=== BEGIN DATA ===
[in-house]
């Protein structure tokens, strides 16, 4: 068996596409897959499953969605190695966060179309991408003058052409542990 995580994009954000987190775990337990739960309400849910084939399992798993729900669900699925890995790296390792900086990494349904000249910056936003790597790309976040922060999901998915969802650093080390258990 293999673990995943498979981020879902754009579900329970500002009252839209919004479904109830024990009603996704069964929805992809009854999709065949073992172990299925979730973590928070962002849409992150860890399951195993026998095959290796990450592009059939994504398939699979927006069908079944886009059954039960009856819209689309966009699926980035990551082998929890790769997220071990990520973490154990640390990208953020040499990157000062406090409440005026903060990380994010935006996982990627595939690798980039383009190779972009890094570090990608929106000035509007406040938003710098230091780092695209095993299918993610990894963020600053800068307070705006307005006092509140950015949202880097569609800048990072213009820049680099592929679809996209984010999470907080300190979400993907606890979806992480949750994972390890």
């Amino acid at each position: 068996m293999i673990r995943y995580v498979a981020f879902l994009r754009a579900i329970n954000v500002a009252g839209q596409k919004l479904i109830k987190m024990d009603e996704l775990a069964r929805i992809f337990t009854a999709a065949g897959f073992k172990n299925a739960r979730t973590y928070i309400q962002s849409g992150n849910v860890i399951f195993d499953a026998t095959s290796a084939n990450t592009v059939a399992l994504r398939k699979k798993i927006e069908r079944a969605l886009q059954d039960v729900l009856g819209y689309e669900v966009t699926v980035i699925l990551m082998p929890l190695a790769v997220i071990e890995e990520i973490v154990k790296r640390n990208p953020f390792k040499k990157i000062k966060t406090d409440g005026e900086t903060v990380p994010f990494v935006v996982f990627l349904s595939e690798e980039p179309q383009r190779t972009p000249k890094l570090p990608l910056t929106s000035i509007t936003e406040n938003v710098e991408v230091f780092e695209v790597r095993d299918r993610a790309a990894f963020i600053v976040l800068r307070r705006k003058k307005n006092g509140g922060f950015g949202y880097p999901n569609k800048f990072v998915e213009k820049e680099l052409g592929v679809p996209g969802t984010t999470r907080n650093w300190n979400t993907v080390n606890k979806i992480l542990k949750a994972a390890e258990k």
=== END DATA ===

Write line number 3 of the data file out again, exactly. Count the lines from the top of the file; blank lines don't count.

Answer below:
């Amino acid at each position: 068996m293999i673990r995943y995580v498979a981020f879902l994009r754009a579900i329970n954000v500002a009252g839209q596409k919004l479904i109830k987190m024990d009603e996704l775990a069964r929805i992809f337990t009854a999709a065949g897959f073992k172990n299925a739960r979730t973590y928070i309400q962002s849409g992150n849910v860890i399951f195993d499953a026998t095959s290796a084939n990450t592009v059939a399992l994504r398939k699979k798993i927006e069908r079944a969605l886009q059954d039960v729900l009856g819209y689309e669900v966009t699926v980035i699925l990551m082998p929890l190695a790769v997220i071990e890995e990520i973490v154990k790296r640390n990208p953020f390792k040499k990157i000062k966060t406090d409440g005026e900086t903060v990380p994010f990494v935006v996982f990627l349904s595939e690798e980039p179309q383009r190779t972009p000249k890094l570090p990608l910056t929106s000035i509007t936003e406040n938003v710098e991408v230091f780092e695209v790597r095993d299918r993610a790309a990894f963020i600053v976040l800068r307070r705006k003058k307005n006092g509140g922060f950015g949202y880097p999901n569609k800048f990072v998915e213009k820049e680099l052409g592929v679809p996209g969802t984010t999470r907080n650093w300190n979400t993907v080390n606890k979806i992480l542990k949750a994972a390890e258990k």